As noted above, both Plaintiff and Defendant here are moving for the entry of judgment in their favor as a matter of law on Plaintiff's claims for unpaid overtime compensation under the FLSA and the Pennsylvania MWA and WPCL. "Congress enacted the FLSA in 1938 with the goal of "protecting all covered workers from substandard wages and oppressive working hours," and to that end, the FLSA "imposes minimum wage and maximum hours requirements on employers." Christopher v. Smithkline Beecham Corp., U.S. , 132 S. Ct. 2156, 2161, 2162, 183 L. Ed.2d 153, 164, 165 (2012)(quoting Barrentine v. Arkansas-Best Freight System, Inc., 450 U.S. 728, 739, 101 S. Ct. 1437, 67 L. Ed.2d 641 (1981)). In this regard, the FLSA reads as follows in pertinent part:

§ 207. Maximum hours

(a) Employees engaged in interstate commerce; additional applicability to employees pursuant to subsequent amendatory provisions.

(1) Except as otherwise provided in this section, no employer shall employ any of his employees who in any workweek is engaged in commerce or in the production of goods for commerce, or is employed in an enterprise engaged in commerce or in the production of goods for commerce, for a workweek longer than forty hours unless such employee receives compensation for his employment in excess of the hours above specified at a rate not less than one and one-half times the regular rate at which he is employed.

The Pennsylvania Minimum Wage Act is similar and it too, provides, in relevant part:

Employees shall be paid for overtime not less than one and one-half times the employe's regular rate as prescribed in regulations promulgated by the secretary: Provided, That students employed in seasonal occupations as defined and delimited by regulations promulgated by the secretary may, by such regulations, be excluded from the overtime provisions of this act: And provided further, That the secretary shall promulgate regulations with respect to overtime subject to the limitations that no pay for overtime in addition to the regular rate shall be required except for hours in excess of forty hours in a workweek.

43 P.S. §333.104©.

And, under Pennsylvania's Wage Payment and Collection Law, Every employer shall pay all wages, other than fringe benefits and wage supplements, due to his employes on regular paydays designated in advance by the employer. Overtime wages may be considered as wages earned and payable in the next succeeding pay period. All wages, other than fringe benefits and wage supplements, earned in any pay period shall be due and payable within the number of days after the expiration of said pay period as provided in a written contract of employment or, if not so specified, within the standard time lapse customary in the trade or within 15 days from the end of such pay period. ... 43 P.S. §260.3(a).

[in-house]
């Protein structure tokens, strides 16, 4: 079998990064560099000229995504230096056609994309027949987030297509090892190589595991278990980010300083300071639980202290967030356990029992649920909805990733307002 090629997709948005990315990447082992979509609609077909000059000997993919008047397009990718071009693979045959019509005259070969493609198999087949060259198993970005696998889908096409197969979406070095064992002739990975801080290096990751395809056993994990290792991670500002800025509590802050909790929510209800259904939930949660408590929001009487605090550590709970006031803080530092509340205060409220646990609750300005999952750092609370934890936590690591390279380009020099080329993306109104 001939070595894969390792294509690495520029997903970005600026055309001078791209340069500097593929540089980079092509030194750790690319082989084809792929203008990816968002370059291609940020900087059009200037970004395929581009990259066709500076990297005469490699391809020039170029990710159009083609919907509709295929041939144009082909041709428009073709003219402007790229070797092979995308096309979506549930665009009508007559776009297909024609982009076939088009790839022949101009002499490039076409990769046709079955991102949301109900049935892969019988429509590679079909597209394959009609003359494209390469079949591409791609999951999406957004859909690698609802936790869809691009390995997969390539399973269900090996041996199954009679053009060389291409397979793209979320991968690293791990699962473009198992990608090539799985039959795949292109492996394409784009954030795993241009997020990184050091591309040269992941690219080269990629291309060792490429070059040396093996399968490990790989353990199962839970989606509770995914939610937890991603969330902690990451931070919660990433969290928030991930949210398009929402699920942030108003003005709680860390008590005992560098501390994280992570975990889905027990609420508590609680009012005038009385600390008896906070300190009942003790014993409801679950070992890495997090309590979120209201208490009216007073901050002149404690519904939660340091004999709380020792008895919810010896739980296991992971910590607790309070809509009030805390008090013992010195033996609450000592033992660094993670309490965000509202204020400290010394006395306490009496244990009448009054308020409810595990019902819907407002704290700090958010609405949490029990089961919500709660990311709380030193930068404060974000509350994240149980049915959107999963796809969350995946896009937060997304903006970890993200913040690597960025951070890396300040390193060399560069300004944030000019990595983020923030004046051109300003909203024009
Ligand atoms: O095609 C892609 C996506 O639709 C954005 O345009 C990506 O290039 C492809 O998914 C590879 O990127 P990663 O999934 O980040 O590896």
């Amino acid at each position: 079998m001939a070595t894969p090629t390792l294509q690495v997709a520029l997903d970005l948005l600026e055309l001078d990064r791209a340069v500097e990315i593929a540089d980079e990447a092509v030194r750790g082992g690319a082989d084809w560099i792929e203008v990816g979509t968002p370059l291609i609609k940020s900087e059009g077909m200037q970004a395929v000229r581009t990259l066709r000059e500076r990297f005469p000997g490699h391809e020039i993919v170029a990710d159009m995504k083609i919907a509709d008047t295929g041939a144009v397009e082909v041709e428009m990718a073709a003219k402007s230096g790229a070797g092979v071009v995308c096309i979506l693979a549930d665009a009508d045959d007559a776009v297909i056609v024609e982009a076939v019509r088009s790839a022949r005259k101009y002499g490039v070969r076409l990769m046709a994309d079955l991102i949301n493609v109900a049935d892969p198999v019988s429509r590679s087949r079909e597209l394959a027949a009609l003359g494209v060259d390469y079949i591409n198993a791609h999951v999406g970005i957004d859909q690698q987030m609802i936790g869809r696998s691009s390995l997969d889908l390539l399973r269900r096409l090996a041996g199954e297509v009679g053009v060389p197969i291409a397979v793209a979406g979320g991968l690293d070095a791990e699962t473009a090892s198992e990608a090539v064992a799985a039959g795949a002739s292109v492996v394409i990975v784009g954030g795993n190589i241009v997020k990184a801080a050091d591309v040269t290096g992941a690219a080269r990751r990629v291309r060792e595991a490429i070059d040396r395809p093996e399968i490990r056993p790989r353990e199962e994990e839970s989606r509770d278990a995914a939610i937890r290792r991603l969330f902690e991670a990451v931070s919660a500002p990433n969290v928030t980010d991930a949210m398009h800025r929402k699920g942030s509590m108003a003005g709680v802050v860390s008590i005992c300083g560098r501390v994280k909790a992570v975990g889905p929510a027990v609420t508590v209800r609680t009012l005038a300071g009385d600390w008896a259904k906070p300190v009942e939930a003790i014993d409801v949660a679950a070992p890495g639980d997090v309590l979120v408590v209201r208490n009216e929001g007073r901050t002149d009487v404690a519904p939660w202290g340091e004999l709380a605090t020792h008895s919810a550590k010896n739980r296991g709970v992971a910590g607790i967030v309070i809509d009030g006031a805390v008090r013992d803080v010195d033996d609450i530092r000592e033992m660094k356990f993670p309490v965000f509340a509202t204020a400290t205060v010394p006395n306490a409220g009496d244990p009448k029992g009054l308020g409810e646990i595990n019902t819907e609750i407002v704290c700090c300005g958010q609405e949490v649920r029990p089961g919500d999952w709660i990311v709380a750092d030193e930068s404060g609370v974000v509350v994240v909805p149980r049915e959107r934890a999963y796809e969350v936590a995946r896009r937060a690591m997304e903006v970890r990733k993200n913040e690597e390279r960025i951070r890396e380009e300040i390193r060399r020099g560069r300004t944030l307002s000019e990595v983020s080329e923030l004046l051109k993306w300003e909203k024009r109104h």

The courts have held that these Pennsylvania state laws are to be interpreted in the same fashion as the FLSA inasmuch as the state and federal acts have "identity of purpose" and "the state statute substantially parallels the federal." Commonwealth v. Stuber, 822 A.2d 870, 873 (Pa. Cmwlth. 2003) (aff'd per curium, 580 Pa. 66, 859 A.2d 1253 (2004)). See also, Baum v. Astra Zeneca, No. 09-2150, 372 Fed. Appx. 246, 248, n.4, 2010 U.S. App. LEXIS 6047 at *5, n.4 (3d Cir. Mar. 24, 2010)("Pennsylvania courts have looked to federal law regarding the Fair Labor Standards Act ("FLSA") for guidance in applying the PMWA."). Thus, "deference is properly given to the federal interpretation." Stuber, supra. In accord, Bayada Nurses, Inc. v. Pennsylvania Department of Labor & Industry, 958 A.2d 1050, 1058 (Pa. Cmwlth. 2008) and Vanstory-Frazer v. CCHS Hospital Company, Civ. A. No. 08-3910, 2010 U.S. Dist. LEXIS 387 at *29-*30 (E.D. Pa. Jan. 4, 2010)("Although the criteria for these exemptions under the PMWA are not identical to FLSA's criteria, the court agrees that the tests are sufficiently similar that the court's analysis regarding the FLSA exemptions also applies to the PMWA exemptions."). For this reason, while our discussion herein shall primarily focus on the FLSA, it applies with equal force to the claims asserted under the Pennsylvania statutes.

Of course, "[e]xemptions from the FLSA are to be narrowly construed against the employer, and the employer has the burden of establishing an exemption." Pignataro v. Port Authority of New York and New Jersey, 593 F.3d 265, 268 (3d Cir. 2010)(citing Guthrie v. Lady Jane Collieries, Inc., 722 F.2d 1141, 1143 (3d Cir. 1983)). The question whether an employee is exempt is a mixed question of law and fact. Id. "Specifically, an employer seeking to apply an exemption to the FLSA must prove that the employee and/or employer comes 'plainly and unmistakably' within the exemption's terms." Lawrence v. City of Philadelphia, 527 F.3d 299, 310 (3d Cir. 2008), cert. denied, 129 S. Ct. 763, 172 L. Ed.2d 755 (2008)(quoting Arnold v. Ben Kanowsky, Inc., 361 U.S. 388, 392, 80 S. Ct. 453, 4 L. Ed.2d 393 (1960)).